The Russia-Ukraine war is the kind of geopolitics-altering event that should shake up trade flows for years to come, promising big repercussions for shipping shares.
A month into the conflict, American Shipper spoke with Randy Giveans, shipping analyst at Jefferies, about how the war is affecting — or not yet affecting — stocks in different vessel segments.
There have been some big stock moves already, outpacing the broader stock market. But it’s still too early to see the full impact. “Part of the reason is that we’re in a stalemate,” said Giveans. “For questions like ‘What are the new trade routes going to look like?’ and ‘Will reduced flows be offset by ton-miles [longer distances]?’ it’s very hard to tell after just a month.”
Sentiment headwinds are growing for the container sector, both related and unrelated to the war. Inflation accelerated by the war. Potential recession in Europe. Consumer confidence risk in the U.S. The possibility of future sanctions targeting China. A moderate decline in spot container rates.
And yet, container shipping shares continue to strengthen. They’re rising despite the war, not because of it.
According to Giveans, container-ship lessors “just keep signing charters for higher rates, locking in cash flows for three, four, five years. They’re less exposed to these near-term headlines.”
Ship lessor Danaos (NYSE: DAC) is up 11% since the start of the war a month ago and 37% year to date (YTD). Costamare (NYSE: CMRE) is up 23% month on month (m/m) and 35% YTD, Global Ship Lease (NYSE: GSL) 13% m/m and 24% YTD.
Container liner operators are more exposed to indirect fallout from the war, Giveans acknowledged. Even so, Matson (NYSE: MATX) is up 15% since the war began and 34% YTD. Shares of Zim (NYSE: ZIM) — based on adjusted closing prices that account for Tuesday’s dividend — are up 33% m/m and 51% YTD.
In Zim’s case, there have been company-specific drivers moving the stock up. “A lot has happened since the war that is very Zim-specific,” said Giveans. “It reported earnings, very strong projections and a dividend that was well above what anyone expected.”
Liner stocks are also being buoyed by investor belief that “port congestion will be persistent,” Giveans added.
Dry bulk stocks
In the dry bulk sector, the war has the potential to shut in a large volume of agribulk exports from both Ukraine and Russia.
That volume may not be fully replaceable, potentially reducing demand for dry bulk carriers in the Panamax (65,000-99,999 deadweight ton or DTW) and Supramax (50,000-59,999 DWT) categories.
Europe’s need to replace Russian coal with coal from other sources such as Asia is a positive for larger Capesizes (180,000 DWT). But Capes separately face negative pressure from COVID lockdowns in China and losses in the Chinese housing market (Capes carry coal and iron ore used by China to produce steel).
Rates for Panamaxes and Supramaxes are up year on year, whereas Cape rates are down. Amid a mixed bag of indicators, several dry bulk stocks are up double digits.
Genco Shipping & Trading (NYSE: GNK) is up 19% m/m and 45% YTD. Eagle Bulk (NASDAQ: EGLE) is up 15% m/m and 41% YTD. Star Bulk (NASDAQ: SBLK) is down 2% since the start of the war but still up 30% YTD.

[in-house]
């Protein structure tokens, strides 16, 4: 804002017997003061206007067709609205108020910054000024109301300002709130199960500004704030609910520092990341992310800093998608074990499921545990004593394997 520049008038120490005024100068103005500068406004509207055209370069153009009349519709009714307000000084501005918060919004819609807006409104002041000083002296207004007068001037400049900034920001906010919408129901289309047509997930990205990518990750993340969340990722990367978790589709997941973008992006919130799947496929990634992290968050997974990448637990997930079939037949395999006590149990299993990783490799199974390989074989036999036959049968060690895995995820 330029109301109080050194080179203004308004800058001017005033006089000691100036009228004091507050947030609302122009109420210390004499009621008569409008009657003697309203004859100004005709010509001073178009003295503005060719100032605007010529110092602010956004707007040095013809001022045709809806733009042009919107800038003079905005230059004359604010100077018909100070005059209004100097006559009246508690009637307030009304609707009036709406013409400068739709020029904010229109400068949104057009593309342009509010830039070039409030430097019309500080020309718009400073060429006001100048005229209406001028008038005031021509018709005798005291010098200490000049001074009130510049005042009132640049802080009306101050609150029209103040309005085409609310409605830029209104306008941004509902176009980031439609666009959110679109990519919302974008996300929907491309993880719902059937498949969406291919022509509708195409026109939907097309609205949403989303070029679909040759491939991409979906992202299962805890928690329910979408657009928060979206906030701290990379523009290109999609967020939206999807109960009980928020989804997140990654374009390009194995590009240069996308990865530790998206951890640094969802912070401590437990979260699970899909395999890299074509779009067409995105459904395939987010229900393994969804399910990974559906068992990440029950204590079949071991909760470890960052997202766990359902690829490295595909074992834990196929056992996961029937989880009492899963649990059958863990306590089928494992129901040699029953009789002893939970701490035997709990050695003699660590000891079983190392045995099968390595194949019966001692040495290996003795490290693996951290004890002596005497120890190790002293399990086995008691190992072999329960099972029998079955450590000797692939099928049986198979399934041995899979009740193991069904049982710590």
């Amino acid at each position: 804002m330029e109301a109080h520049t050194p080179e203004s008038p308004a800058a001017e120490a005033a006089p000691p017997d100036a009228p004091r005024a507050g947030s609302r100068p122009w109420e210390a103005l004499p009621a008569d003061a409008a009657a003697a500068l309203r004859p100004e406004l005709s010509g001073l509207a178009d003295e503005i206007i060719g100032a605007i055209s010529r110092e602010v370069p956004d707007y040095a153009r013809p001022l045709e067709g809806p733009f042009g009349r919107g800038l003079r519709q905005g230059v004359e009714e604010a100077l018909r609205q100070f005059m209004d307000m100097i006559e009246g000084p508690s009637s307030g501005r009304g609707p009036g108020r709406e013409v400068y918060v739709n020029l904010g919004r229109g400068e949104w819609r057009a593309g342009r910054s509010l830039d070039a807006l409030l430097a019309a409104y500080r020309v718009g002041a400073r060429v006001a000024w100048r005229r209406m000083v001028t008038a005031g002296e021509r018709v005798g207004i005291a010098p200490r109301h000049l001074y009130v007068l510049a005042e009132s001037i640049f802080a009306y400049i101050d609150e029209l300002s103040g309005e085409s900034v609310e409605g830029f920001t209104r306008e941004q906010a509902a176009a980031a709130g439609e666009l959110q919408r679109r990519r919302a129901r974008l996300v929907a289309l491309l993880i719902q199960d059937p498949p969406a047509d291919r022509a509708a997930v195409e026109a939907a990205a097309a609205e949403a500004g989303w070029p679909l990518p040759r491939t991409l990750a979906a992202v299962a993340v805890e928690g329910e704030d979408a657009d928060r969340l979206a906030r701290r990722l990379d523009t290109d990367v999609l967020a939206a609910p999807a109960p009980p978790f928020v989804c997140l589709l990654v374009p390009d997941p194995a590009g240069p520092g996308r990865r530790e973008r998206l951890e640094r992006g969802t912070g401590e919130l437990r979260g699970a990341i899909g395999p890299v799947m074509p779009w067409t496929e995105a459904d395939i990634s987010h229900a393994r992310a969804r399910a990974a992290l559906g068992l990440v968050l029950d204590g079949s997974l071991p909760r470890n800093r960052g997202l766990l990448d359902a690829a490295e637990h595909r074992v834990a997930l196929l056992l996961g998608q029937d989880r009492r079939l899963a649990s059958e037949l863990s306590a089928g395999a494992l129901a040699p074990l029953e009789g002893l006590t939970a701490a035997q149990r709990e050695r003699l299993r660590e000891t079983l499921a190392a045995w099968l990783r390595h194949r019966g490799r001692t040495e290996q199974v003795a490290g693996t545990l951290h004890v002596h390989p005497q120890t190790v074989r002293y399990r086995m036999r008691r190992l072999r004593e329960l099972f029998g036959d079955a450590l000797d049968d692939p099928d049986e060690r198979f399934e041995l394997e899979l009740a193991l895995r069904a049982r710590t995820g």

“If you look at the dry bulk FFA [freight futures] curve over the last six weeks, it’s only going up for the rest of the year,” said Giveans. “When it comes to Russia-Ukraine, will all of the volume be replaced? I don’t know. But the new trade of coal going from Australia to Europe is extremely long-haul and positive for ton-miles.” (Demand is measured in ton-miles: volume multiplied by distance.)
“The balance sheets of Genco, Star Bulk and Eagle are extremely strong. All three also have extensive scrubber exposure — and not only are day rates great, but scrubber premiums are great too,” said Giveans.
Ships with exhaust-gas scrubbers can burn cheaper 3.5% sulfur fuel as opposed to 0.5% sulfur fuel. The war has pushed up oil prices and widened the spread between the two fuel types, increasing savings for shipowners with scrubbers.
Tanker stock performance has been mixed over the past month, with several equities jumping initially after the invasion then giving back gains.
Listed companies owning very large crude carriers (VLCCs, tankers that carry 2 million barrels of crude) have underperformed.
“You need to separate crude and products,” said Giveans. “On the crude side there has been no impact yet [from the war]. The rates yesterday [Wednesday] were the worst they’ve ever been for a non-scrubber, non-eco VLCC. There could be some dislocation, with more Russian crude to China and India and Western Europe importing more from the U.S., Latin America and the Middle East. But it will take time. I’m pretty optimistic about 2023, but the next few months could see some headwinds.”
Product tanker stocks have fared much better.
“On the product side, the effect is more immediate [than for crude],” said Giveans.
“You’re seeing more robust diesel flows to Western Europe [from farther afield, replacing] a lot that had been coming from Russia. Product tankers are certainly benefiting more and are being more positively disrupted than crude tankers, so they should be outperforming crude tankers from an equity perspective.”
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